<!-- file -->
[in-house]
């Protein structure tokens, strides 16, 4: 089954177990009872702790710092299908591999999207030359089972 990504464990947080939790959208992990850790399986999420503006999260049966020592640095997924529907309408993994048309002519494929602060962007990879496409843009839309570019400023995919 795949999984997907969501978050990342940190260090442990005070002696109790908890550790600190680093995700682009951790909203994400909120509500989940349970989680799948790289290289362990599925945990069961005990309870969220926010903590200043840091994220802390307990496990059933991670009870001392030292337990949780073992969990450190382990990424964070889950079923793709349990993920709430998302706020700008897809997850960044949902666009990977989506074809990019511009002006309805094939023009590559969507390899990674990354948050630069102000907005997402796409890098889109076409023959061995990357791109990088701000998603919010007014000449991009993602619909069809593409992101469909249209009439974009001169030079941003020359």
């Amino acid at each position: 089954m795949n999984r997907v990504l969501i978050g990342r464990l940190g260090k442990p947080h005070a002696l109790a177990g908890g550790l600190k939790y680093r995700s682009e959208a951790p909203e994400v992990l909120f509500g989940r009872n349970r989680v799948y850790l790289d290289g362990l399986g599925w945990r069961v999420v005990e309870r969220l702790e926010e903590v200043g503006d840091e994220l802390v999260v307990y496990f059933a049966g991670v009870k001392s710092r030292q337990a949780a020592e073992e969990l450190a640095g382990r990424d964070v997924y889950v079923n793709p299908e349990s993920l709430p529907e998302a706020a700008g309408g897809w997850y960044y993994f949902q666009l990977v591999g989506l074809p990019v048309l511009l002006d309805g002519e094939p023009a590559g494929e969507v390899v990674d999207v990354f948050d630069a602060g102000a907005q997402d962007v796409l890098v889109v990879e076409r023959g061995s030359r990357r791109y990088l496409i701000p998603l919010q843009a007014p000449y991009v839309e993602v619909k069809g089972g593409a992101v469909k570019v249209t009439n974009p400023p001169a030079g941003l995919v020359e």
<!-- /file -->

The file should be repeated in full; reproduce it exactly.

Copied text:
[in-house]
């Protein structure tokens, strides 16, 4: 089954177990009872702790710092299908591999999207030359089972 990504464990947080939790959208992990850790399986999420503006999260049966020592640095997924529907309408993994048309002519494929602060962007990879496409843009839309570019400023995919 795949999984997907969501978050990342940190260090442990005070002696109790908890550790600190680093995700682009951790909203994400909120509500989940349970989680799948790289290289362990599925945990069961005990309870969220926010903590200043840091994220802390307990496990059933991670009870001392030292337990949780073992969990450190382990990424964070889950079923793709349990993920709430998302706020700008897809997850960044949902666009990977989506074809990019511009002006309805094939023009590559969507390899990674990354948050630069102000907005997402796409890098889109076409023959061995990357791109990088701000998603919010007014000449991009993602619909069809593409992101469909249209009439974009001169030079941003020359």
């Amino acid at each position: 089954m795949n999984r997907v990504l969501i978050g990342r464990l940190g260090k442990p947080h005070a002696l109790a177990g908890g550790l600190k939790y680093r995700s682009e959208a951790p909203e994400v992990l909120f509500g989940r009872n349970r989680v799948y850790l790289d290289g362990l399986g599925w945990r069961v999420v005990e309870r969220l702790e926010e903590v200043g503006d840091e994220l802390v999260v307990y496990f059933a049966g991670v009870k001392s710092r030292q337990a949780a020592e073992e969990l450190a640095g382990r990424d964070v997924y889950v079923n793709p299908e349990s993920l709430p529907e998302a706020a700008g309408g897809w997850y960044y993994f949902q666009l990977v591999g989506l074809p990019v048309l511009l002006d309805g002519e094939p023009a590559g494929e969507v390899v990674d999207v990354f948050d630069a602060g102000a907005q997402d962007v796409l890098v889109v990879e076409r023959g061995s030359r990357r791109y990088l496409i701000p998603l919010q843009a007014p000449y991009v839309e993602v619909k069809g089972g593409a992101v469909k570019v249209t009439n974009p400023p001169a030079g941003l995919v020359e």